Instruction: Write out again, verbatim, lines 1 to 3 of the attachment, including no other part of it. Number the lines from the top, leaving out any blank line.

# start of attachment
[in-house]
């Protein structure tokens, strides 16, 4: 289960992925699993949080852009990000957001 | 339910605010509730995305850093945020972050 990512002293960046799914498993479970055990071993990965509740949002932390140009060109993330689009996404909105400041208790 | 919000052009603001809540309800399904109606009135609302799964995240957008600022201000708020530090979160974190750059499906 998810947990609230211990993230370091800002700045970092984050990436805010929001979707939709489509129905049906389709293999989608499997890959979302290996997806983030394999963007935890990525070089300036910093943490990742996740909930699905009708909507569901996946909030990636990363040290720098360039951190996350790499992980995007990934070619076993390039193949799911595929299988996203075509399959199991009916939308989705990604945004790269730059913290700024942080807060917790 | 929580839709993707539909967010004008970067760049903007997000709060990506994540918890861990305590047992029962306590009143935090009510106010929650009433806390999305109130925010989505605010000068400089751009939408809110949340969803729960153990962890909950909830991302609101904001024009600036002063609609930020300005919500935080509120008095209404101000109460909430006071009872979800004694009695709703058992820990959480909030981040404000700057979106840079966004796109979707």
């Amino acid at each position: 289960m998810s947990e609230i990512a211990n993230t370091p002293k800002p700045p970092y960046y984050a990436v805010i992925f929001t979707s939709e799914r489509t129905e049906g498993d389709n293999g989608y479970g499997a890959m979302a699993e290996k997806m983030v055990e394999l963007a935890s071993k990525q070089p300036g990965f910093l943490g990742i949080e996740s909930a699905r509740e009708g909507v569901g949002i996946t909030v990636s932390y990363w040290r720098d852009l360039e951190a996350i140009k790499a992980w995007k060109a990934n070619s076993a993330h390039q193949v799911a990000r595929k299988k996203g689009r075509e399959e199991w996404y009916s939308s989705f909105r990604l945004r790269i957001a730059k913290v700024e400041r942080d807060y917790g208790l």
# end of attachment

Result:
[in-house]
């Protein structure tokens, strides 16, 4: 289960992925699993949080852009990000957001 | 339910605010509730995305850093945020972050 990512002293960046799914498993479970055990071993990965509740949002932390140009060109993330689009996404909105400041208790 | 919000052009603001809540309800399904109606009135609302799964995240957008600022201000708020530090979160974190750059499906 998810947990609230211990993230370091800002700045970092984050990436805010929001979707939709489509129905049906389709293999989608499997890959979302290996997806983030394999963007935890990525070089300036910093943490990742996740909930699905009708909507569901996946909030990636990363040290720098360039951190996350790499992980995007990934070619076993390039193949799911595929299988996203075509399959199991009916939308989705990604945004790269730059913290700024942080807060917790 | 929580839709993707539909967010004008970067760049903007997000709060990506994540918890861990305590047992029962306590009143935090009510106010929650009433806390999305109130925010989505605010000068400089751009939408809110949340969803729960153990962890909950909830991302609101904001024009600036002063609609930020300005919500935080509120008095209404101000109460909430006071009872979800004694009695709703058992820990959480909030981040404000700057979106840079966004796109979707």
């Amino acid at each position: 289960m998810s947990e609230i990512a211990n993230t370091p002293k800002p700045p970092y960046y984050a990436v805010i992925f929001t979707s939709e799914r489509t129905e049906g498993d389709n293999g989608y479970g499997a890959m979302a699993e290996k997806m983030v055990e394999l963007a935890s071993k990525q070089p300036g990965f910093l943490g990742i949080e996740s909930a699905r509740e009708g909507v569901g949002i996946t909030v990636s932390y990363w040290r720098d852009l360039e951190a996350i140009k790499a992980w995007k060109a990934n070619s076993a993330h390039q193949v799911a990000r595929k299988k996203g689009r075509e399959e199991w996404y009916s939308s989705f909105r990604l945004r790269i957001a730059k913290v700024e400041r942080d807060y917790g208790l």